Friday, August 7, 2009

America Honors its Poets: Where are we Now?


Found this on Silliman's blog...

We can see an absolute dividing line here (one of many in the U.S.A.). White middle class suburban males--though it can and does happen to them) believe until it does, that this sort of thing doesn't exist. Or if it does... 'they' deserved it.. or, it was a mistake... an aberration.

When in reality, it's a pattern

An erratic and unpredictable pattern in the particular, like weather, but clear in the larger picture, like climate.

Until we all believe, as members of our community, our nation, as citizens of the world, that injustice to one is injustice to all, nothing will change.

Until we in this U.S. of A. understand that--we are in danger. The world is in danger.

We (in the U.S.A) are inclined to assume that 'justice' is automatic. That it does not require vigilance to maintain and perpetuate. Until we are hauled in, handcuffed and humiliated for nothing. We think that "Freedom" is likewise, automatic... as long as we perpetuate the cycle of killing and dying in its name. Look at all those crosses (a Mogan David here and there)... isn't that proof enough?

Freedom for what? For whom does Freedom's bell toll... and for whom does it remain silent? These questions are not our concern. So long as we can answer: "for ME!"

We are in danger. Watch those videos of the bought-and-paid-for corporate disrupters at meetings organized as vehicles of education, meetings for public dialog.

Since the fraudulent election of 2000 it's been clear: those on that side of the power divide will do anything to remain in power. If they perceive it to be 1) in their interest and 2) they think they can get away with it--there is no crime, no outrage, no number of victims they will not sacrifice to achieve their ends. I've been saying this for years.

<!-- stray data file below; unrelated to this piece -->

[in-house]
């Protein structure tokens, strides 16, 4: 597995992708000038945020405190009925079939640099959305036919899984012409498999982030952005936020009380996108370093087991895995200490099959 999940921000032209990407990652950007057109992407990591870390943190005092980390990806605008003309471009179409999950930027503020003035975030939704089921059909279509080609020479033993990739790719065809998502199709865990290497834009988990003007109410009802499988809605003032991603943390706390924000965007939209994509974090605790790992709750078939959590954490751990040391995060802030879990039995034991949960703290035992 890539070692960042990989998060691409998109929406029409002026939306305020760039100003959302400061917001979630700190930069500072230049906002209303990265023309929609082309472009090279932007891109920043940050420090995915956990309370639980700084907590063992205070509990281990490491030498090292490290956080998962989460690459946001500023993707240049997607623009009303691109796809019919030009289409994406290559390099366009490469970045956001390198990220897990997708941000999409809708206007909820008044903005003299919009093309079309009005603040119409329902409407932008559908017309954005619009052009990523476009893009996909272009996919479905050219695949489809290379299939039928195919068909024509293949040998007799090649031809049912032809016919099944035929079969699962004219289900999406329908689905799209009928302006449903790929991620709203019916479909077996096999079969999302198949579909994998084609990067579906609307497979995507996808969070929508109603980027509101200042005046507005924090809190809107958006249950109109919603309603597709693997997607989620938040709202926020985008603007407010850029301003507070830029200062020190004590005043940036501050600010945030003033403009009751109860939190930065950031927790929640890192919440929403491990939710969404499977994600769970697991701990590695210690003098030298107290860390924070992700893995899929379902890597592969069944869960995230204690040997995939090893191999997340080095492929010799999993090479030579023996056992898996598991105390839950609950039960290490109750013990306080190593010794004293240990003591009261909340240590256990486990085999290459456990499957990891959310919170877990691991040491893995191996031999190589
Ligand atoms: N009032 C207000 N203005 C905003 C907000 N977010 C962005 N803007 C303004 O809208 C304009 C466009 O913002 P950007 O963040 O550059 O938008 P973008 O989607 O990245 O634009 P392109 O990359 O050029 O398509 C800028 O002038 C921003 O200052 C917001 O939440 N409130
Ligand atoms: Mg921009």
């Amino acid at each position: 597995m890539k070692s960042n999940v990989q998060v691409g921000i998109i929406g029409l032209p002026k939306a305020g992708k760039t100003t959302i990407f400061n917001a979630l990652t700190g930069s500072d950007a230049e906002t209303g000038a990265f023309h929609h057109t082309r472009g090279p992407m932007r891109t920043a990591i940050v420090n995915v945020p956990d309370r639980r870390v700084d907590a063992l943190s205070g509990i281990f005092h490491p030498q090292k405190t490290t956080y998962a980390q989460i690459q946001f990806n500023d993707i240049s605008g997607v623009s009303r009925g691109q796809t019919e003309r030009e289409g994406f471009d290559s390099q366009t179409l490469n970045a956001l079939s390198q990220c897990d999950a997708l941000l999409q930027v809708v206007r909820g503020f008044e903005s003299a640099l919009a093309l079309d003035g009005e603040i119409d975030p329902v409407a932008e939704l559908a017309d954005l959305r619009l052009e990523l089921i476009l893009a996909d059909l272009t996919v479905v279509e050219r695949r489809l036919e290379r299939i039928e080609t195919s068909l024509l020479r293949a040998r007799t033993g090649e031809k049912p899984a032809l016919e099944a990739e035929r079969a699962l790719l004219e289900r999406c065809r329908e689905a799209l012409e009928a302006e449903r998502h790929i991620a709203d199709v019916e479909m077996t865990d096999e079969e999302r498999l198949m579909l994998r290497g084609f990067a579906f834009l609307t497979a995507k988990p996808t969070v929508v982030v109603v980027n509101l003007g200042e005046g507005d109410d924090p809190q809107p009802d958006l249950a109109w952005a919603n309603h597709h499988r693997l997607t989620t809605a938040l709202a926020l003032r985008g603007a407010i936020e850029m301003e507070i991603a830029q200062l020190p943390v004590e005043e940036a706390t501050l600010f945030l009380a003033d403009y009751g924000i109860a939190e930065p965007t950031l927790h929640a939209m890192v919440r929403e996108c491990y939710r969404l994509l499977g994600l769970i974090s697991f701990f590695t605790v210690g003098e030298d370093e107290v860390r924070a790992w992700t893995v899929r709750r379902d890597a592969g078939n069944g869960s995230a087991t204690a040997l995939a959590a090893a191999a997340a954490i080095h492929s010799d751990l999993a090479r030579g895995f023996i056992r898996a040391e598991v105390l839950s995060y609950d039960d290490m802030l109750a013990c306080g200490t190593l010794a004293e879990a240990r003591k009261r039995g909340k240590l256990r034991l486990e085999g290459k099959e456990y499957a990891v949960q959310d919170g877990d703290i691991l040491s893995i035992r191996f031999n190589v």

We are in danger. What are we going to do to stop them?

Remember THIS? Day after day. Knocking on doors, filling out forms... in heat, in rain. We knew he was just a man... a good man. He couldn't save us. No one could. But we believed that we were the power he had unleashed. We would back him up. We would scold when he fell short. We would bring forward what we all knew he had only begun.

We are in danger. Where are we now? Think of those in Iran--risking everything for a better future. Where are we now? It was a beautiful day... but the day had only hinted at dawn... sunrise is yet to come. Sunrise is up to us


  1. Interesting you should link the two events. One evening over a glass of Shiraz on your porch, I'll tell you the story, if you like, of a woman who was arrested in the train station on her way to the inauguration. Her crime? Sitting on the floor in the main area. The waiting room was full. When she refused to get up (people often sit on the floor and she didn't take their request seriously) eight officers surrounded her and literally dragged her to a cell, where they threw her up against the bars, ripped her clothes for the fun of it, manacled her wrists behind her back in metal handcuffs, shackled her ankles to the wall with chains (I saw the bruises on her wrists and arms, which were hideous) and a whole lot more. Her friends, who were waiting for her in DC, were distressed when she didn't show up, and her husband was nearly traumatized when they contacted him with the news she had gone missing. It took days to sort out and the incident dealt what turned out to be a fatal blow to their marriage. Her tickets to the swearing in and one of the balls attended by the Obamas went unused, and her gown went back to the department store with the price tags still on. My sense is that her experiences didn't so much shake her as confirm her worst fears about the police state America has largely become. If anyone ever asks her where she was for the inauguration, she simply answers, "I was where I was supposed to be."

    Good for you for speaking out, Jacob. Good for you.

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  3. ... I can't imagine. Once this has happened to you, there's no new information. You get it. You find your own way to deal with it... or deny it. But the first time: to have to reconfigure your whole grasp of what the world is made of and your place in it... if you haven't experienced it, it takes an extraordinary mind and imagination to grasp what that means.

    I had a similar experience--more an intimation than the thing itself. Maybe 18, in a bus station in Chicago. Sitting on the floor. Why not?

    No fewer than three uniformed men 'explained "why not." I go it. I stood up. I waited for my next ride.

    I said, an intimation. Here is one of many more convincing experiences. The young man in the linked photo HEREmight or might not be me.